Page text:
Punjab police has reportedly initiated a crackdown against the criminals across the province. In the first phase, the Lahore police on Saturday claimed to have arrested as many as 178 suspects from different areas of the city in the last 24 hours. In a statement, the police said that they also recovered 26 pistols, two rifles, ammunition, drugs, and liquor from their possession.
Meanwhile, Cantt division police busted a gang and arrested its member’s along with recoveries worth more than Rs0.25 million. Out of the 178, nine are proclaimed offenders of A and B categories in cases of theft, fraud and other crimes & were arrested along with 15 Court Offenders.
Cantt police have also arrested 70 people for violating kite flying, aerial firing, bagging, price control, and loudspeaker act.
Earlier on January 28, at least five police officials had been arrested in a case pertaining to alleged kidnapping for ransom in Faisalabad.
According to the police, the officials had ‘kidnapped’ two citizens, Masood and Sarwar, from the office of SP Central Intelligence Agency and shifted them to an unidentified place. The police officials had sought Rs1.5 million as ransom from their families and threatened to kill their beloved if they could not pay the amount that they had demanded.
The officials had released the abducted citizen after receiving six lakh as ransom from their families through a frontman.
Punjab police under criticism
Police in Punjab has been facing severe criticism after a series of cases went viral. The police officers could be seen beating up the accused persons and making videos. The former IG police took notice of the matter and banned smartphones within the premises of police stations which drew public criticism.
PTI government is also under a verbal attack on social media for not being able to show seriousness towards reforming the police.
Reforming Punjab Police: A Question of Political Will?
Syeda Aminah Gilani, a Lahore-based academic and political commentator, believes that the police may not be reformed until the overall socio-cultural discourses are improved. “Whether PTI government is,” points out Ms. Gilani, “sincere in reforming the Police culture is a questionable question itself, because the Police is not a department working in isolation, it is part of the greater political and state structure where the evil practices have existed, lingered and now seem to have become an inevitable part of the political system”. She adds “unless the socio-political mindset doesn’t start changing one cannot expect Police to become an ideal department on its own, as it is part of the whole”.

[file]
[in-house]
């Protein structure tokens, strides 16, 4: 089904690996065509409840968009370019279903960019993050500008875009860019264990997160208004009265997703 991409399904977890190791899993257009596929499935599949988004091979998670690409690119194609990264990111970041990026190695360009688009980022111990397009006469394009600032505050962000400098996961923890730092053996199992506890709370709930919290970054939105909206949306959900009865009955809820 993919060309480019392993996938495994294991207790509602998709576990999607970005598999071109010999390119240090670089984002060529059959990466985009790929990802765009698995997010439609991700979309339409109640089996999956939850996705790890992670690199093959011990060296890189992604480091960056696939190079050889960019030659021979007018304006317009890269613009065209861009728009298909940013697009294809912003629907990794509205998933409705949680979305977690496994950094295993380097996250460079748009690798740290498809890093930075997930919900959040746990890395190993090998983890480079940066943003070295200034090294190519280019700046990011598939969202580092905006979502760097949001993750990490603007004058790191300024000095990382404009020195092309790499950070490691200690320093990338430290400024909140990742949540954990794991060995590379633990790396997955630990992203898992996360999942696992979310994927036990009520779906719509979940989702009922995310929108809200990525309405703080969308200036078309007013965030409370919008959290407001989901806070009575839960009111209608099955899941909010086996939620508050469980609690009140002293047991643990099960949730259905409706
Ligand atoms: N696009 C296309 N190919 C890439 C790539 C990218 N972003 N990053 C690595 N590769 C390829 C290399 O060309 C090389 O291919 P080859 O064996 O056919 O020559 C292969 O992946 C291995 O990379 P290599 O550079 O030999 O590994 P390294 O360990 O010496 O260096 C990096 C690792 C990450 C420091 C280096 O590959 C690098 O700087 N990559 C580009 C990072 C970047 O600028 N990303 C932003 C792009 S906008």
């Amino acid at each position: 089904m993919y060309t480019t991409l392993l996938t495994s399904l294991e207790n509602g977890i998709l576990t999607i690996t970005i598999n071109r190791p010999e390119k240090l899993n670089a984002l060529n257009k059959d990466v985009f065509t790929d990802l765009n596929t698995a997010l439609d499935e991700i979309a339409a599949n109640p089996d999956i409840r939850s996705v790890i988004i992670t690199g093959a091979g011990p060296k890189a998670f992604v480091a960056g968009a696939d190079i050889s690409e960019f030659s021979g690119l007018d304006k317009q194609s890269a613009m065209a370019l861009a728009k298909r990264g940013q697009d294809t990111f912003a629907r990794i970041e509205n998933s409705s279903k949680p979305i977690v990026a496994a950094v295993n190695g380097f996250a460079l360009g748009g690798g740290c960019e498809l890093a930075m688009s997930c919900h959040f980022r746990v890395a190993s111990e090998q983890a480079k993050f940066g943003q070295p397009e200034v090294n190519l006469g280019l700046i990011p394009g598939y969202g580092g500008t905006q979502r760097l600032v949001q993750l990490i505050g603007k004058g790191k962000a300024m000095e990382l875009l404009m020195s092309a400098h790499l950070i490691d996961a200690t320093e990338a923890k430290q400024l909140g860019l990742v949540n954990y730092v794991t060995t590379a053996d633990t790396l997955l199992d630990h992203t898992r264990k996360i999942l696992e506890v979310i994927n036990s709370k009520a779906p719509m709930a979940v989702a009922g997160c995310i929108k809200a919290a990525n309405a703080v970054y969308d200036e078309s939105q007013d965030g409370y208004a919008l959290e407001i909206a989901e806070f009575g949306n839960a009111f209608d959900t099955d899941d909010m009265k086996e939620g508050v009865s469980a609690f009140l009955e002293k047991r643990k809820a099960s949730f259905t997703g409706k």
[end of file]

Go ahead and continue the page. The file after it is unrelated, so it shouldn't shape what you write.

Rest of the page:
While commenting on the capacity of the police department she laments that no reform packages have ever been implemented in its true spirit. She maintains that “the capacity building of Police has been recognized by previous governments and was placed on list of their agenda, the National Action Plan, National Internal Security Policy, NACTA act have included the crucial and significant role of Police department in country’s fight against violent extremism, however, only a practical implementation stays missing.
Police is at the center in the achievement of good governance practices, with the promulgation of Police Order 2002, Police was expected to move out of its decades-old “thana culture” which has long paved way for causing distrust and dislike between the public and Police. Though the Police department in Pakistan has laid several lives in the line of duty, their sacrifices remain overshadowed by acts of utter inhumanity and immorality with the conduct of extrajudicial killings and torture on the pretext of political orders or otherwise”.
Ms. Gilani further believes that one more important “aspect which deserves to be taken into consideration is the selection and training criteria, which needs to be revisited for the personnel falling in the lower hierarchy of the police department as it is those Police individuals who are expected to make most interactions with public and as witnessed it is them who cause most dishonor to this crucial state institution”.
As a matter of fact, the PTI promised before coming into power to reform the police and make it a model institution. But after assuming the offices, the party has failed to introduce any change which might have impacted the performance of the police across the province. It has disappointed many of PTI’s supporters who were expecting to live in Naya Pakistan.
Abdul Sattar, columnist, and journalist, recently noted that “Let us begin with the independence of the police department and the current ruling elite’s claim to put an end to political influence. Soon after the government came into power, the DPO of Pakpattan was transferred – some say for merely doing his duty – something that shocked many admirers of Khan. The ex-IG of Khyber Pakhtunkhwa Nasir Durrani, who was tasked to carry out reforms in the Punjab police, resigned after what critics said was interference by politicians. This further fueled suspicions about the claims made by the new government, and later developments seemed to have vindicated them.
The Islamabad police came under tremendous pressure when reportedly people belonging to federal minister Azam Swati’s side beat up a poor family close to the minister’s farmhouse. Interestingly the minister admitted having encroached upon a few canals of CDA land.”
Sources claim that the project of de-politicization of police in Punjab became even difficult because of the attitude of the local leadership who believes without accommodative police in the province, it is not possible to ensure the functioning of the government. In initial meetings with members of the provincial assembly, the Prime Minister was also informed that Punjab has different political dynamics and cultural background as compared to KP.